Thursday, May 10th, 2012
Therapy techniques intended to “convert” gay teenagers to heterosexuality could soon become illegal in California, if a new bill passes the state’s Senate. MSNBC.com reports:
Sen. Ted Lieu, a Democrat from Torrance, says so-called “reparative” or “ex-gay” therapy wrongfully treats homosexuality as a disease and can be dangerous to minors. If his bill becomes law, California would become the first state to ban therapy aimed at turning gay and lesbian teens straight.
“Some therapists are taking advantage of vulnerable people by pushing dangerous sexual orientation-change efforts,” Lieu said before the Senate Judiciary Committee voted to approve the bill on Tuesday. “These non-scientific efforts have led in some cases to patients later committing suicide, as well as severe mental and physical anguish.”
Image: Teen in therapist’s office, via Shutterstock.
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Tuesday, May 8th, 2012
An Indiana mother has sent her high school-aged son to school with a stun gun to enable him to fend off bullies who reportedly have harassed him because he is gay. Darnell “Dynasty” Young was bullied for months, he said, before his mother helped him take this latest measure, and the 17-year-old now faces expulsion. CNN.com reports:
[Chelisa] Grimes sent her son, Darnell “Dynasty” Young, to Arsenal Technical High School in Indianapolis with the stun gun after he said he was taunted and bullied for months.”I brought the stun gun ’cause I wasn’t safe,” the 17-year-old said.
After six other students surrounded him at school on April 16, calling him names and threatening to beat him up, Young pulled the stun gun from his backpack. He raised it in the air, setting off an electric charge, and sending the group scurrying, Young said.
Unlike a Taser, which fire barbs attached to long wires at a target, a stun gun has to be near or pressed against a person to shock them.
“I got kicked out of school for me bringing the weapon to school, but I honestly don’t think that that was fair,” Young said. “I didn’t use it on nobody. … All I did was raise it up in the air and went back to my class.”
School police officers arrested him a short time later and took him away in handcuffs, The Indianapolis Star reported. School officials are investigating the incident, but none of the students who allegedly surrounded Young has been positively identified.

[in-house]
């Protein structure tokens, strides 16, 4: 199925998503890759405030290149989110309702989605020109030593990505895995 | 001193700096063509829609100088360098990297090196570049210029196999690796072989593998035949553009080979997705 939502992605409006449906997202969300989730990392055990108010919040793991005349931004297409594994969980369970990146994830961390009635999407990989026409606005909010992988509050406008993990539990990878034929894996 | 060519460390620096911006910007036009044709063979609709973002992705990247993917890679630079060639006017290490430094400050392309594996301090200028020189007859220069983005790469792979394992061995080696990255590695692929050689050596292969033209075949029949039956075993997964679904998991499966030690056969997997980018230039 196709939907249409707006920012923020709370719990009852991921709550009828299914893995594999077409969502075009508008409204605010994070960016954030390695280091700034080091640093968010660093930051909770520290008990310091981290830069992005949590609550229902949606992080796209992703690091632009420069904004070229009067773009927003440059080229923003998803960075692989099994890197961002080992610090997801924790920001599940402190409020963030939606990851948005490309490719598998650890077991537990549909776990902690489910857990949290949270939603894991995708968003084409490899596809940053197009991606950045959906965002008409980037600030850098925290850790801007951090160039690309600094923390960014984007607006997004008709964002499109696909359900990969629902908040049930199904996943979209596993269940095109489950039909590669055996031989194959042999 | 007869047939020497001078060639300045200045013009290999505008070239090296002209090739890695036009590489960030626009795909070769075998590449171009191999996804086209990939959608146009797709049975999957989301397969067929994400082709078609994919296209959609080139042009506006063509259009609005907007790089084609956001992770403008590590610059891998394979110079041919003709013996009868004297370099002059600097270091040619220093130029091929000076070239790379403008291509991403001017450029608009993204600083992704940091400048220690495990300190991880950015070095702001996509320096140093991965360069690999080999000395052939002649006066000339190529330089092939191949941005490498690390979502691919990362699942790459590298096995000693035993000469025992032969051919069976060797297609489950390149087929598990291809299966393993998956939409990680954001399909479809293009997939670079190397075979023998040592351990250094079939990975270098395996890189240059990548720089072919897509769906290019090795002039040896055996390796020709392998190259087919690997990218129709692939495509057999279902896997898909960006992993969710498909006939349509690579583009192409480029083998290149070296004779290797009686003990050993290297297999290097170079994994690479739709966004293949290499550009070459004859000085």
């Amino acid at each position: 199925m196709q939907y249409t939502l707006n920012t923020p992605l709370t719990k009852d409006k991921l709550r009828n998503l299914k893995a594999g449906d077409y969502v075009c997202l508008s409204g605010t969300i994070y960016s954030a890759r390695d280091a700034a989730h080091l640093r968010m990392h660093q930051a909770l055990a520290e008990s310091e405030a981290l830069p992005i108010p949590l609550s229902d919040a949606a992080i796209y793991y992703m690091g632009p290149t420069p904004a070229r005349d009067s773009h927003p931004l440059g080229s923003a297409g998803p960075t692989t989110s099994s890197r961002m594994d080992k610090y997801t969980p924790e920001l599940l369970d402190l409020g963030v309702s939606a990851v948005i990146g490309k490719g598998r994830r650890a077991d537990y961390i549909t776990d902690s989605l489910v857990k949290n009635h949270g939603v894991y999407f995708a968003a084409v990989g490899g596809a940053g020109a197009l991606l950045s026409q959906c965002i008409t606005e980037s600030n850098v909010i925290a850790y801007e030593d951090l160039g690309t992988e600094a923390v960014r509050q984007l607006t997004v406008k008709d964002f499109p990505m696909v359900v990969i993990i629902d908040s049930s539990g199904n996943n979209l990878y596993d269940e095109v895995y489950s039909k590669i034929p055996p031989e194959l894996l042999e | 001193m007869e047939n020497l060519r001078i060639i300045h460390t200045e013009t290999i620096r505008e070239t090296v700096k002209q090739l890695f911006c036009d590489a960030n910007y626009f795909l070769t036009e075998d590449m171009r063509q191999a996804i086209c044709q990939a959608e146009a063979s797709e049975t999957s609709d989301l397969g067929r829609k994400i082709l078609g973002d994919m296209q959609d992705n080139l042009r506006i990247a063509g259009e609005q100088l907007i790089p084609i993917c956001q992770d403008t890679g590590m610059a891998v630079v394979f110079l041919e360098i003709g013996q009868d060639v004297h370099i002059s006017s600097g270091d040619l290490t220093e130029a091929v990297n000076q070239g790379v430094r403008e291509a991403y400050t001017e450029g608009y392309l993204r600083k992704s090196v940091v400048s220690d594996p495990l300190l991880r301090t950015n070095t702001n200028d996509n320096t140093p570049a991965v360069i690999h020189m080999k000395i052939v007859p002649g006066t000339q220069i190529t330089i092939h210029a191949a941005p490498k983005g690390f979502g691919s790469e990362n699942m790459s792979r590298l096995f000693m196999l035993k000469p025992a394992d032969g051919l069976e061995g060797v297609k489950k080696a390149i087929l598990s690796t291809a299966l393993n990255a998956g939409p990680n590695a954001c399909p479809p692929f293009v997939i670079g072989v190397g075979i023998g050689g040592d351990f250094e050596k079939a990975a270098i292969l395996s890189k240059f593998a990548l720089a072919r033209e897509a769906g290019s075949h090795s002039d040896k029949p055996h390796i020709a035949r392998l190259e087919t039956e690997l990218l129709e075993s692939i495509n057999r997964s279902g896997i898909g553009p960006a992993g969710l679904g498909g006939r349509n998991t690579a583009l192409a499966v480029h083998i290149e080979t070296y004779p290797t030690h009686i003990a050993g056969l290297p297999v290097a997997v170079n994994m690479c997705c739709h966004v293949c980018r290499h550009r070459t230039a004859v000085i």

Young is known as a flamboyant dresser and Larry Yarrell, the Tech principal, said school staff had been trying to get him to “tone down” his accessories.
“If you wear female apparel, then kids are kids and they’re going to say whatever it is that they want to say,” Yarrell told The Star. “Because you want to be different and because you choose to wear female apparel, it may happen. In the idealistic society, it shouldn’t matter. People should be able to wear what they want to wear.”
Image: Stun gun, via Shutterstock.
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Tuesday, July 26th, 2011
Childrens Hospital Boston has just released a study reporting that gay teens in Massachusetts are more likely than their straight peers to be homeless. The Boston Globe reports:
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The researchers analyzed a survey of more than 6,000 public high school students and found that approximately 25 percent of gay and lesbian teens and 15 percent of those who said they are bisexual were homeless, compared with just 3 percent of heterosexual teens who were homeless.
“It may be that their living situation is so difficult that they decide to leave home, and it may be that they are coming out and their parents are telling them, not under my roof,” said the study’s lead author, Heather Corliss, a research scientist at Children’s and an instructor of pediatrics at Harvard Medical School.
Corliss’ team analyzed the data from the 2005 and 2007 Massachusetts Youth Risk Behavior Survey, a comprehensive survey conducted every other year by state education and public health officials to assess teen health, such as tobacco, alcohol and drug use, and sexual orientation.
The researchers found that 34 percent of the students who said they were homeless in the survey also indicated that they were either gay, lesbian, bisexual or unsure of their sexual orientation. Of that group, 19 percent said they were gay, lesbian or bisexual.
Other studies of homeless teens have found that anywhere from 5 to 50 percent said they were not heterosexual.